Tag Archives: disability

25 simple ways we can all be more disability-inclusive

transcripcion-de-material-a-braille

[Image description: Two hands with fingers close together on a book, opened to a white page filled with text in Braille.]

Hi everyone, before I launch into today’s topic, two announcements. First, I’m co-authoring a book about how we can reset the funder/grantee relationship to minimize power dynamics and allow us all to be more effective at our work and less likely to curl into the fetal position under our desks, rocking and weeping to 80s rock ballads. I’m writing it with Jane Leu and Jessamyn Shams-Lau, and we’re trying to raise $9,600 on Kickstarter by the end of this month. Please pitch in $5, $20, $50, or…$9,600. You’ll get cool prizes such as getting your name in the book for a donation of $5. For $50, you get a t-shirt and the book. For $200, you’ll also get a hand-made unicorn. For $9,600, I will personally fly to your office anywhere in the US and put on a puppet show about the horrors of restricted funding.

Second, last month I issued the #OpEdChallenge, which is simple: Write an op-ed related to your mission and get it published before the end of 2016. We nonprofits must be more vocal, especially in light of the political climate. Some colleagues are actually taking on this challenge! Look: “Seattle must address root causes of racial disparities.” And “Stand with your Muslim neighbors and fight bigotry.” You are awesome. If you’ve successfully taken this challenge, please let me know. Your op-ed may get mentioned here.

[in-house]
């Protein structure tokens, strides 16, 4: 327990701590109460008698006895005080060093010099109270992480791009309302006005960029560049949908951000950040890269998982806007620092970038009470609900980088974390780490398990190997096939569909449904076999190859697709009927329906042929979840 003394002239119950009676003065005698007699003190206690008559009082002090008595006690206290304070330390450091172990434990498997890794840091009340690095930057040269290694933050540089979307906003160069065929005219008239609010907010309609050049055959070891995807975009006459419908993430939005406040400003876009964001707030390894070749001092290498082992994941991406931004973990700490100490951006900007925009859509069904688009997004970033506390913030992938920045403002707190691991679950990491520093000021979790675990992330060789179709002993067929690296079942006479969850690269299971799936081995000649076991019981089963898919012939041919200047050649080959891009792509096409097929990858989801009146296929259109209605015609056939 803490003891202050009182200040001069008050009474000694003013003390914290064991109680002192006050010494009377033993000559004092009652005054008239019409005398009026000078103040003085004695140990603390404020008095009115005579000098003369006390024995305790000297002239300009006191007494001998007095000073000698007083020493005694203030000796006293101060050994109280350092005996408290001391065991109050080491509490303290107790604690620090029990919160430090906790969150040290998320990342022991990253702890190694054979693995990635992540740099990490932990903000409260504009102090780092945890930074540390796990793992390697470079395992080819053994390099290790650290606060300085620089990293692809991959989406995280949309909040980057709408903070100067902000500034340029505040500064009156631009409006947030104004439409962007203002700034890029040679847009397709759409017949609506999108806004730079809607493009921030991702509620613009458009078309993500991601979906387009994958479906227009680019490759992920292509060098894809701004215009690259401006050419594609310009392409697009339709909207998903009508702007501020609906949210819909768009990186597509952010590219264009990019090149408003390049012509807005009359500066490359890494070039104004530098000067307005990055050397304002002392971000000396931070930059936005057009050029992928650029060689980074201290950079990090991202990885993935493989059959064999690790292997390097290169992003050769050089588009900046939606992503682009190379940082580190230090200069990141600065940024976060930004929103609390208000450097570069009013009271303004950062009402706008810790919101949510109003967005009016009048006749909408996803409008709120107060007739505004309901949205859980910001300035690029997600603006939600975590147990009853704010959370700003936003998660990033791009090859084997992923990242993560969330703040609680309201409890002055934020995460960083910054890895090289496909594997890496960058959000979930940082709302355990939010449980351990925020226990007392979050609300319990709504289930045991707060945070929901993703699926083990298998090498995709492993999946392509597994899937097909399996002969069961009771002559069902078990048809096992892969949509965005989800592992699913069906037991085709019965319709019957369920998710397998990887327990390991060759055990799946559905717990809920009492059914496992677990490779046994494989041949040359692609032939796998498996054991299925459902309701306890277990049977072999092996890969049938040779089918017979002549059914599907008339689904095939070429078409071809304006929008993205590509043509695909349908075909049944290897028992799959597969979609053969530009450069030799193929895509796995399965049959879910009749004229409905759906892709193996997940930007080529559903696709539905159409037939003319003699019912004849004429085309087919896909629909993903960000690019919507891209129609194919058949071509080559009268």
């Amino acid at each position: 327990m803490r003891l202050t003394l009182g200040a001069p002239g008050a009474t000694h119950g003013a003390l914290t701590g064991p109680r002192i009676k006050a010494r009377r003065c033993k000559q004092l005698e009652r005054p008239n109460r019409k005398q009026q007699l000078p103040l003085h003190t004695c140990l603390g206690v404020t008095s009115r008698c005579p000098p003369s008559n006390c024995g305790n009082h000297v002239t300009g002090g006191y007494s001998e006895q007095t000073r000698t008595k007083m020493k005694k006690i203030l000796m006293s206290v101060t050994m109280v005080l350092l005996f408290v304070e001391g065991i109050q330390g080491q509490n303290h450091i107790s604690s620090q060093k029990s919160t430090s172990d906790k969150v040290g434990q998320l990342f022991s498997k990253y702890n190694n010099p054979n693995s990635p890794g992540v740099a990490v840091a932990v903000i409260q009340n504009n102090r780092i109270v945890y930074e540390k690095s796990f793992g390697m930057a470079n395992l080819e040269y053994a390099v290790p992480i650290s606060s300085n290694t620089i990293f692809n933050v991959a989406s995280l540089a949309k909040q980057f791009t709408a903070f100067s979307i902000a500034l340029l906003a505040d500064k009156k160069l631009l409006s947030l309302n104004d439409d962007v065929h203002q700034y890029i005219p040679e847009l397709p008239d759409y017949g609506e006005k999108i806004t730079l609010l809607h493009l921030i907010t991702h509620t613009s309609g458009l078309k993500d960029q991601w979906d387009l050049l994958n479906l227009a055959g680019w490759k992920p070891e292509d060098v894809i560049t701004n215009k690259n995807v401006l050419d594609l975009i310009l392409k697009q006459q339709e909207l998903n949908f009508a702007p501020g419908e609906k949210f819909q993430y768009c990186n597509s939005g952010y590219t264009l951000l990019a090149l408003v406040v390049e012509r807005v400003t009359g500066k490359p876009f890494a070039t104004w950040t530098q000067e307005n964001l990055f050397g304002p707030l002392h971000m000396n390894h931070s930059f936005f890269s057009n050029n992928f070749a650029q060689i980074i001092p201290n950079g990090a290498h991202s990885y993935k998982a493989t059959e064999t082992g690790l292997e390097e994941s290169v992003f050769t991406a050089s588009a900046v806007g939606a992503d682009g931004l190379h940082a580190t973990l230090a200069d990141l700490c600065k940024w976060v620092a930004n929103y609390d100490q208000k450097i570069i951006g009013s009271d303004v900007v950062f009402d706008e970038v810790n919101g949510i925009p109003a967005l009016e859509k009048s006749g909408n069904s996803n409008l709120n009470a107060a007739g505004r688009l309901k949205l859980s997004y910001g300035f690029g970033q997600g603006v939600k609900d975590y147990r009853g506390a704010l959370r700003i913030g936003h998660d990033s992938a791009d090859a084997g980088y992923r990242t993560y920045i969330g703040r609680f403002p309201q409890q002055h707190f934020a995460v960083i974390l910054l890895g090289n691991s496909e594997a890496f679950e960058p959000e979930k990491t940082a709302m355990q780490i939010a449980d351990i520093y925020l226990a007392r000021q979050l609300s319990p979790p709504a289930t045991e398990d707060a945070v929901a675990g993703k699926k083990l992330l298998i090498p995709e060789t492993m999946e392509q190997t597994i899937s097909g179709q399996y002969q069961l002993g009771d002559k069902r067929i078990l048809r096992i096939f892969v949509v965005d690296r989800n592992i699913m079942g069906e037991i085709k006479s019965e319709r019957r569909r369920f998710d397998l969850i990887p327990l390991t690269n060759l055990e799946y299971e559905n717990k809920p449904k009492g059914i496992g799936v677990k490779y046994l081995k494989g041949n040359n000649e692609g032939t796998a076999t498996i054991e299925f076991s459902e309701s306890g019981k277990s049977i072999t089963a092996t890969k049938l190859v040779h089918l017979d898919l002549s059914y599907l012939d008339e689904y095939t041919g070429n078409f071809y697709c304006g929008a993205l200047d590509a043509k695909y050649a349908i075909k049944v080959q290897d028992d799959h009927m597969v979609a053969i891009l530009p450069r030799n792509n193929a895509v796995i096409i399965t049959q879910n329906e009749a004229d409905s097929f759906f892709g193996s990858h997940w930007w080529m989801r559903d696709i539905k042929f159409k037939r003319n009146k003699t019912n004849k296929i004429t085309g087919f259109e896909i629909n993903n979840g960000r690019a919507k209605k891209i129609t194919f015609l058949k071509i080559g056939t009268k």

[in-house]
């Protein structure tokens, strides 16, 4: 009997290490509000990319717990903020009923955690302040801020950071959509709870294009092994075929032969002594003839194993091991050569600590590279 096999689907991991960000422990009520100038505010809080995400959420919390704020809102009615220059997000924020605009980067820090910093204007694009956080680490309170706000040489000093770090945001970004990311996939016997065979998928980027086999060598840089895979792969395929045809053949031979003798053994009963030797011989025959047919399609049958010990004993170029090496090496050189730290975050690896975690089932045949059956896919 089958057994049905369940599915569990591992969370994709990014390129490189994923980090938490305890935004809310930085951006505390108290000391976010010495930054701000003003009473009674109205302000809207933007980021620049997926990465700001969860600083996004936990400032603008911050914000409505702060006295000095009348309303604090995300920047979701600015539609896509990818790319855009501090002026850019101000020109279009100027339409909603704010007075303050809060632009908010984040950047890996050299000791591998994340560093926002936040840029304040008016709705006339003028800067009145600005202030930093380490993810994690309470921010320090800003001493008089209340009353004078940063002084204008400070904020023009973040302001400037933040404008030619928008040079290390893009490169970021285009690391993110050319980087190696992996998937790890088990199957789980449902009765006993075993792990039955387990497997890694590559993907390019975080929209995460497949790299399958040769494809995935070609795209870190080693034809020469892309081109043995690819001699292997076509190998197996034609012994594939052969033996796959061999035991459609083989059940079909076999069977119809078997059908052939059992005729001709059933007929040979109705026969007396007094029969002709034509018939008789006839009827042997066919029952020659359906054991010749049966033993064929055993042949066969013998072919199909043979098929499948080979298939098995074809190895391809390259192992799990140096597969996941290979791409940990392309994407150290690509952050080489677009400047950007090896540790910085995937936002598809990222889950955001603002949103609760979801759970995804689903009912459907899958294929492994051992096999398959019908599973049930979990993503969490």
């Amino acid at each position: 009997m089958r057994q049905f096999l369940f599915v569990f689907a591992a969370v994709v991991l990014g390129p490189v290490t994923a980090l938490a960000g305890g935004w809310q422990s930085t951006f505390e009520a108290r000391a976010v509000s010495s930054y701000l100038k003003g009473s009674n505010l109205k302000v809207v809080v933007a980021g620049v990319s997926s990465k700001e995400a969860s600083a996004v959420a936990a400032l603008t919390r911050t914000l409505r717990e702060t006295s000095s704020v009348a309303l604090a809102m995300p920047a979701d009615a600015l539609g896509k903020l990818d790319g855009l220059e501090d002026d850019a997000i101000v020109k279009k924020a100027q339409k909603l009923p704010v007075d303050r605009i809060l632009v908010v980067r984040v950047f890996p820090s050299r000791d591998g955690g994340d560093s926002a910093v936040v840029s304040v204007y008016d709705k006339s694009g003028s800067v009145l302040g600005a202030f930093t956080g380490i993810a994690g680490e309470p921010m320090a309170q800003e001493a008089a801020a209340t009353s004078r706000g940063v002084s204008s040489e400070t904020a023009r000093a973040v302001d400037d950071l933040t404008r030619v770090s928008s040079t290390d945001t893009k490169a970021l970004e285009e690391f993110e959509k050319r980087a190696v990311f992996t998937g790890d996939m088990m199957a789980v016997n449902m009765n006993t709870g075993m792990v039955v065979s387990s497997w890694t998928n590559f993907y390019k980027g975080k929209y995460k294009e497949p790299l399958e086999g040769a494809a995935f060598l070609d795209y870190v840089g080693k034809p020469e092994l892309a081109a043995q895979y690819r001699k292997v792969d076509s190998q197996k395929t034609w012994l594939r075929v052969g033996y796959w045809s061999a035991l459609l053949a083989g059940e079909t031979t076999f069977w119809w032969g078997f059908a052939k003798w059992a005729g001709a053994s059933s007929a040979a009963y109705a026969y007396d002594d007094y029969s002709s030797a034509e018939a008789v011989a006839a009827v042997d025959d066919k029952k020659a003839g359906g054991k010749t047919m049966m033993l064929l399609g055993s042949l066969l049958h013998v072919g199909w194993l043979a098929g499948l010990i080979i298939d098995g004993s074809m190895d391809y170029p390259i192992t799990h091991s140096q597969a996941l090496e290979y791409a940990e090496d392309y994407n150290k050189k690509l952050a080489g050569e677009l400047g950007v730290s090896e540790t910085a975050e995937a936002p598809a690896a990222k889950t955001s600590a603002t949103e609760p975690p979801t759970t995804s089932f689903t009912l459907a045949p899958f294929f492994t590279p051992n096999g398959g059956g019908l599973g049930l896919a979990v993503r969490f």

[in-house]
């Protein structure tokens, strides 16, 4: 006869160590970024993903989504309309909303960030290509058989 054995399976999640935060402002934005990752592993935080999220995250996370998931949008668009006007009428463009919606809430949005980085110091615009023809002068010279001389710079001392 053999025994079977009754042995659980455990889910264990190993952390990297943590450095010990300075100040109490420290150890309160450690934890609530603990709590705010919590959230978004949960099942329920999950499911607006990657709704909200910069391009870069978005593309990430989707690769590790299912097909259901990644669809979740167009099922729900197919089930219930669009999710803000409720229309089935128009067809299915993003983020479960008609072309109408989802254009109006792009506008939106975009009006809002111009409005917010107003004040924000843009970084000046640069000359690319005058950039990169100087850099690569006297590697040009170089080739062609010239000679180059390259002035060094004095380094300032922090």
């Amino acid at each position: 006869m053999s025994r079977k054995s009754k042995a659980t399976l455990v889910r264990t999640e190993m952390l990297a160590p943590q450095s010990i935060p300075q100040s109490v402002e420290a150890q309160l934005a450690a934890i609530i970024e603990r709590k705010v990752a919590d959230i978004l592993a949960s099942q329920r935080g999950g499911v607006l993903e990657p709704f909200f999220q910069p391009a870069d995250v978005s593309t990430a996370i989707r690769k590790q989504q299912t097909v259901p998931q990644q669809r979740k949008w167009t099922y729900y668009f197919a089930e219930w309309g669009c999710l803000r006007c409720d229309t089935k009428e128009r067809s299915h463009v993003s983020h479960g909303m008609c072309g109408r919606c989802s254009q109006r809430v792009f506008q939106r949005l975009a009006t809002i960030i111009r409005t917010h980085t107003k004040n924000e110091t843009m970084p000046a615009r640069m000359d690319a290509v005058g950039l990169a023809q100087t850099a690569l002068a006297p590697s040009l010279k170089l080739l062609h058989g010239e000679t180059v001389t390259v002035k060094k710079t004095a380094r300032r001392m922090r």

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I have not written much on NWB about disability. Mainly because I am not an expert on it, and I’m afraid that I’ll make serious mistakes and cause offense. The world is complex, and there are so many ways for us to screw up. I’ve done it at least once already while researching for this post. I asked the NWB Facebook community for tips, writing “Please send in things we should all be aware of, and any pet peeves you have, especially if you work with individuals with disabilities or have a disability.” Continue reading